The Revd Jane Held writes:
THE Revd Edward Rennard, who died on 30 December, aged 68, was the eldest son of Cecil and Jean Rennard, and brother to Christopher and Peter. His father served in the First World War, and died when Edward was just 12 years old. This left his mother, a nurse in the Second World War, to bring up the three boys as a single parent, and from 1969, she suffered severely from rheumatoid arthritis.
The death of his father had a great impact on Edward and his family. Edward moved from his Liverpool school to the Royal Masonic School for Boys in Bushey, Hertfordshire, studying with other sons of Freemasons who had died. There, he developed and pursued his love of music, which included learning the organ.
Edward undertook teacher training in Canterbury, where he was an occasional organist at the cathedral. He also introduced his visiting younger brothers to bell-ringing. He returned to Liverpool for his first post, teaching music and RE at a secondary school in Huyton, and became organist and choirmaster of St Gabriel’s, Huyton Quarry.
After a brief spell as a primary-school teacher, he felt called to the priesthood and went to Lincoln Theological College in September 1976. He met Margaret, his wife, there, training to be a deaconess.
Edward was ordained deacon and Margaret admitted to the order of deaconesses at the same time, and exercised their ministries for 42 years, also bringing up their two children, Clare and Hugh. Although a church musician, Edward never had a parish with a deep musical tradition, but he took an active and lively interest in the place of music in worship and encouraged a range of choirs and organists along the way
Edward was a man of deep principles, theologically able, and took preaching and teaching very seriously. He described himself as “passionate about the care of the people for whom, with the Bishop, I have the ‘cure of souls’”. He encouraged vocations, both lay and ordained.
For him, celebrating the eucharist was at the heart of the priestly ministry. He was gently liberal Catholic in his churchmanship, and his generosity towards colleagues gave rise to a rich and mixed diet of worship, but was always centred on the centrality of the eucharist. He expected it to be “done well, to the best of our ability in praise of God”.
He was also passionately interested in the relationship between Christianity and society. He wrote in his page on the Blyth Valley Team website that “The Christian Faith starts with meeting together in community, or it does not start at all. . . If you’re considering being a part of the Church in the Blyth Valley Team Ministry, you need to know that you will be radically accepted and cared for just as you are. We do not ask you to dress in a particular way or agree with everything you hear, or to believe six impossible things before breakfast.”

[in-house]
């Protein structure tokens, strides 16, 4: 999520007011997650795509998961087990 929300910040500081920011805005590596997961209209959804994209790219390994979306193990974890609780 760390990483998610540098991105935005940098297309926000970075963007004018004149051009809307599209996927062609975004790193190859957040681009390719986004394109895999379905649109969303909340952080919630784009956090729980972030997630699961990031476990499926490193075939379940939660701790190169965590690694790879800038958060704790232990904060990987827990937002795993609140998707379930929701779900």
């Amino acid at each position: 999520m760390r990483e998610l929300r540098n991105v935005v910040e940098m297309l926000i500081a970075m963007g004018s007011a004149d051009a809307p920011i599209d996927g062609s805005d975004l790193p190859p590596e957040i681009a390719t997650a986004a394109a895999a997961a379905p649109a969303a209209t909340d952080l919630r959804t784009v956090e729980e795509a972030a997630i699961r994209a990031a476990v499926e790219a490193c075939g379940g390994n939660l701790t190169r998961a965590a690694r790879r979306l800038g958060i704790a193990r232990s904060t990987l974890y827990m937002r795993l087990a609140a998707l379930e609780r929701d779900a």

It was this inclusive approach, his ability to nurture, encourage, affirm, and support his communities that marked Edward out. Edward also quietly and unassumingly cared for individuals and provided much valued pastoral ministry to many a person in crisis. His principles were strong, his nature was warm, quiet, and intellectual, and he was absent-minded, occasionally stubborn, and uncompromisingly himself. He worked very hard.
In the past six years or so, Edward’s health deteriorated, and his ministry became overshadowed by health problems. This made life tougher and harder for him, but his ability to delegate to and trust others helped to keep the team thriving.
He and Margaret were planning to retire in May — 20 years after his arrival in Halesworth — a future that he was beginning to plan for. His unexpected death has come as a shock and a sadness to all. He himself never doubted that life after death was going to be truly as promised, but he leaves behind regret and sadness, as well as a recognition of a life well lived, God well served, and his community enriched.